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Latin America’s Year of Anniversaries

Celebrating how far the region has come, and remembering how far it still must go. (You can read this article in Spanish here.)

by
Jaime Daremblum

Bio

July 26, 2012 - 12:10 am
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(4). In 1992, participants in the long Salvadoran civil war signed a final peace accord; Hugo Chávez led a failed coup attempt in Venezuela; Iranian agents bombed the Israeli embassy in Buenos Aires, killing 29 people; and Peru experienced a constitutional crisis when President Alberto Fujimori initiated an “auto-coup.”

Twenty years later, El Salvador is beset with violent crime, and it is now embroiled in a serious constitutional crisis. On the other hand, a recent gang truce has slashed the homicide rate considerably, and Salvadoran democracy should be strong enough to overcome the current power struggle between the supreme court and the national assembly. While Hugo Chávez has failed in his bid to create a friendly autocracy in El Salvador, he continues to fortify his oil-driven autocracy in Venezuela, where the election rules are rigged in his favor and opposition media have been virtually abolished. In Peru, the story is quite different: Democracy has been consolidated, and economic growth is now the fastest in Latin America. Unfortunately, neighboring Ecuador is helping the Iranians to withstand the pain of Western sanctions and expand their strategic footprint in South America. Tehran also enjoys a close alliance with the Chávez regime.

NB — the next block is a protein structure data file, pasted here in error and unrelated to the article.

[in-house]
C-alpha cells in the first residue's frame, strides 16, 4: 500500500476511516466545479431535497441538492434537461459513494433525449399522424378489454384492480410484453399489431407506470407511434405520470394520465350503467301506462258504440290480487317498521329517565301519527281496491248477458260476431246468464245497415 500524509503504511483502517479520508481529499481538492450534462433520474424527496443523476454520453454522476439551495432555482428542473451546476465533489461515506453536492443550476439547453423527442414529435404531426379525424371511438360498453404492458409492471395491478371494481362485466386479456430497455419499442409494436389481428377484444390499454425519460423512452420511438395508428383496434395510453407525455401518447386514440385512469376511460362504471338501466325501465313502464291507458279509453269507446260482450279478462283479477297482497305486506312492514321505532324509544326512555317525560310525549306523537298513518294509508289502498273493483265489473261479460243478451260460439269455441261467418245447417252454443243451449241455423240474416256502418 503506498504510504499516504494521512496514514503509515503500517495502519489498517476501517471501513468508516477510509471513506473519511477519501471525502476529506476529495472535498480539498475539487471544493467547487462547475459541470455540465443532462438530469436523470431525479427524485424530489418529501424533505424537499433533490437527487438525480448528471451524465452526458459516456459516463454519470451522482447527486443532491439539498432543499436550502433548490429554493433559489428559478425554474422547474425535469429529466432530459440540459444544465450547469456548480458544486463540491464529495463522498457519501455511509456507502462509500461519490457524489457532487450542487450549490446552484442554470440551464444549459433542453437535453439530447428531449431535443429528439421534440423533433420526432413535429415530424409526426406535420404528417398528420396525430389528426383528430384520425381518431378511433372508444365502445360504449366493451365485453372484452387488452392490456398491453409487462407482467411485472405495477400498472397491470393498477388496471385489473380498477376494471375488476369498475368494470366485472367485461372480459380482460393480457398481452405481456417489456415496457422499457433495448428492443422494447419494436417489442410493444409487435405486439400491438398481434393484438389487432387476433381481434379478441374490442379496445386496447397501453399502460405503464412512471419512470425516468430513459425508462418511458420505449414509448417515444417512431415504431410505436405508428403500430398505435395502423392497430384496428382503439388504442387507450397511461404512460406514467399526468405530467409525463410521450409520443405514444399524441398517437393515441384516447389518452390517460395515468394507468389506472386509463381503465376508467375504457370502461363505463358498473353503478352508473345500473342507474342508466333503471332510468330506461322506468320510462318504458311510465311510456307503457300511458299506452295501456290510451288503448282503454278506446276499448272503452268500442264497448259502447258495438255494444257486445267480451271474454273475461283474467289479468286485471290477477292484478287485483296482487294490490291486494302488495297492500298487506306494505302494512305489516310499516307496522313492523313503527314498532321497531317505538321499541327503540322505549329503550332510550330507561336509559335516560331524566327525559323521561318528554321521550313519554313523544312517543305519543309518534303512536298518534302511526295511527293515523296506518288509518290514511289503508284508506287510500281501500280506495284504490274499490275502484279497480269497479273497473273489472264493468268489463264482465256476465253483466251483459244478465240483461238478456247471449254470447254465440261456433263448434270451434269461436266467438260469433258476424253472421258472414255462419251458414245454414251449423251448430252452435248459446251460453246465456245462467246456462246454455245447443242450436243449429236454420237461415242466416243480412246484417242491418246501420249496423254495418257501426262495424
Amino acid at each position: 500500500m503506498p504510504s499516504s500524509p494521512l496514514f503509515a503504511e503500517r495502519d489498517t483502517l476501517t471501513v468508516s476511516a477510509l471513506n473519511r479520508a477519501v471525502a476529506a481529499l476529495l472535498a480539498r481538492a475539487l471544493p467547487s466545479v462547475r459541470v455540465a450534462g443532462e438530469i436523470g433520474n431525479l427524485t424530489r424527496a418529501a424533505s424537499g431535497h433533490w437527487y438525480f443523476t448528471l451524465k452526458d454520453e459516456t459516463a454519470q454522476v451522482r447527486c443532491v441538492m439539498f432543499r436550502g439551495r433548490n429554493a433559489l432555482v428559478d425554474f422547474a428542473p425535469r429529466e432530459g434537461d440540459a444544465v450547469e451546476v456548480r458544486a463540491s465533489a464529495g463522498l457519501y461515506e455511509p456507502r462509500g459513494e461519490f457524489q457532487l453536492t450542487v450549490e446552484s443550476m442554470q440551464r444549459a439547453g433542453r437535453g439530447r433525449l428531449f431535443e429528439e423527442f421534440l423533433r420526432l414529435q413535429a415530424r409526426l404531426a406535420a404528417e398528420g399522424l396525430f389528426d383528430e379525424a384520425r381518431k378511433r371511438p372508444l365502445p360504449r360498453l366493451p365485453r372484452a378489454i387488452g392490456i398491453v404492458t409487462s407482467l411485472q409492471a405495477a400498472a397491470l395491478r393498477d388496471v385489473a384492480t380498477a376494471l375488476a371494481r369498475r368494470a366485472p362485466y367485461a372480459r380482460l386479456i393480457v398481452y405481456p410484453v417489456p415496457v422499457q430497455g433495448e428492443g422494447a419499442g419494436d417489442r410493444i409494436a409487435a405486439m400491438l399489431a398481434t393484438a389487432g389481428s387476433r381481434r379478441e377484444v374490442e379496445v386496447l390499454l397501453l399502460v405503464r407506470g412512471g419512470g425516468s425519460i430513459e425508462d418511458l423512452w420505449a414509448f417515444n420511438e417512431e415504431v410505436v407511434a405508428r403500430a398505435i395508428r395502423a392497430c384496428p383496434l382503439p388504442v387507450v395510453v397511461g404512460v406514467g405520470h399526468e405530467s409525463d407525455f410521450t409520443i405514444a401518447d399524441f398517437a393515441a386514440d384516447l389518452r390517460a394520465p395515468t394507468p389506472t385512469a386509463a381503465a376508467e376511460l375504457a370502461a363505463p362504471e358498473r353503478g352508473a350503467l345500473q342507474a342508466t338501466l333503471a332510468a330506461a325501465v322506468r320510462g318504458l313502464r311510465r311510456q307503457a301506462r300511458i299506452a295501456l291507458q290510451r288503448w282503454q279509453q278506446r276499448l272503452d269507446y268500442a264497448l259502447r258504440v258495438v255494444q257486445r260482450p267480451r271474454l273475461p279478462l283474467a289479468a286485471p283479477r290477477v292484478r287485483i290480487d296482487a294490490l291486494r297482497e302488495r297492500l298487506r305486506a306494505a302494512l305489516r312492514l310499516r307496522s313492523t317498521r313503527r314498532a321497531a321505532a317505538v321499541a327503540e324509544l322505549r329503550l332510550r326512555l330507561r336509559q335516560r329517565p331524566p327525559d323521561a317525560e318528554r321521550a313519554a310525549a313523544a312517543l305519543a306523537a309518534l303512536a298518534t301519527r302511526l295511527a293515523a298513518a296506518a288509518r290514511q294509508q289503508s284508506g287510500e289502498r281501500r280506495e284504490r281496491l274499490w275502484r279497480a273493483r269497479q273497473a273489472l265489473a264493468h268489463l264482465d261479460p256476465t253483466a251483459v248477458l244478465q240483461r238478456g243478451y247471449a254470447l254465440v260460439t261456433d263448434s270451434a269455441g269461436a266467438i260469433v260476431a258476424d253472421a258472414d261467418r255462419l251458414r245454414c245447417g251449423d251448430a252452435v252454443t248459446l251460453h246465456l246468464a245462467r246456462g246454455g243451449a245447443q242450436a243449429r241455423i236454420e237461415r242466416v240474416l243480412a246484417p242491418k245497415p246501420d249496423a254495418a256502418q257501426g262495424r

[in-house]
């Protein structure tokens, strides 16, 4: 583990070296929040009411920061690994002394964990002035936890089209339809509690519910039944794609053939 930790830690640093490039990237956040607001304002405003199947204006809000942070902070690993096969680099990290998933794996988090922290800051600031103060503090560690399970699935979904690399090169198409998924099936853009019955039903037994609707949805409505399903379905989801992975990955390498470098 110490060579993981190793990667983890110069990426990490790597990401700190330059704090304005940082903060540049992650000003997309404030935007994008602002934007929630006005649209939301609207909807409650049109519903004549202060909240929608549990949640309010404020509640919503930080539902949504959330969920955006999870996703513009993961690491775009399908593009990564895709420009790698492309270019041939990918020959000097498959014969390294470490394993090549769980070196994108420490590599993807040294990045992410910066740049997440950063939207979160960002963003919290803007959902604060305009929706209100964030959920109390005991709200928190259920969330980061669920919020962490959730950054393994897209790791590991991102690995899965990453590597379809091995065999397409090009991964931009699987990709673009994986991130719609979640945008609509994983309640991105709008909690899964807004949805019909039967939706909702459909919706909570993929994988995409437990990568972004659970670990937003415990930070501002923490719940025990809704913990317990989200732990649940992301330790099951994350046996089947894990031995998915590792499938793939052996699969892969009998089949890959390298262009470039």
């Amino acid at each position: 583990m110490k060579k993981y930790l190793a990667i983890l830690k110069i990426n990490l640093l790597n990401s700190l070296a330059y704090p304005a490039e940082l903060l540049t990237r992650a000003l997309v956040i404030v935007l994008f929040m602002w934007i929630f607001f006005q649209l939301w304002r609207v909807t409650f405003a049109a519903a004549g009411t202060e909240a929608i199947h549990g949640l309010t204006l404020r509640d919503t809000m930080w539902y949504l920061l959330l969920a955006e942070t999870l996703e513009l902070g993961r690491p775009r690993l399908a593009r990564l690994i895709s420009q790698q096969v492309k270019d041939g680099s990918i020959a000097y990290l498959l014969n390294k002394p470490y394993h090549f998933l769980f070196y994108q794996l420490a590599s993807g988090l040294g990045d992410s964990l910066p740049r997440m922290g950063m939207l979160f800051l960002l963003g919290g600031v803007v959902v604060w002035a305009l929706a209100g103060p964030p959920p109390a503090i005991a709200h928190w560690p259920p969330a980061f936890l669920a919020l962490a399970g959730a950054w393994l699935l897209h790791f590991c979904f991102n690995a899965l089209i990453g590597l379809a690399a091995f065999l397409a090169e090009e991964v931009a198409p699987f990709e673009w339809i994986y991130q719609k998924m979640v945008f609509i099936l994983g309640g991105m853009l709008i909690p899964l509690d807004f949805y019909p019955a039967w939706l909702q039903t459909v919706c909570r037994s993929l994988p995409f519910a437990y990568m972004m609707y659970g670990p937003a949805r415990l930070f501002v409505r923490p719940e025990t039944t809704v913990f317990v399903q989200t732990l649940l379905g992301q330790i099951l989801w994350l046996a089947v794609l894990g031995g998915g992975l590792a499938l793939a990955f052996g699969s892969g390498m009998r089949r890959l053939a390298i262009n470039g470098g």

(5). In 2002, Argentina formally defaulted on its debt, sparking an economic crisis throughout South America’s southern cone; Chávez survived a coup attempt in Venezuela; the conservative Álvaro Uribe was elected president of Colombia, amid a grave security crisis; and the leftist Lula da Silva was elected president of Brazil, much to the dismay of business leaders (“Investors,” the BBC reported in August 2002, “dislike Lula intensely”).

Ten years later, Argentina is once again headed for an economic disaster, and Venezuela is effectively living under a dictatorship (one that is protected by both drug-trafficking generals and civilian paramilitaries). But Colombia is a relatively stable democracy with a much better security climate and a much stronger economy than it had in 2002. Uribe deserves enormous credit for transforming Colombia, just as Lula does for rejecting Chávez-style socialism and keeping Brazil on the path of economic stability. Indeed, Uribe and Lula were arguably Latin America’s two most consequential democratic leaders of the past decade.

(You can read this article in Spanish here.)

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Jaime Daremblum, who served as Costa Rica’s ambassador to the United States from 1998 to 2004, is director of the Center for Latin American Studies at the Hudson Institute.
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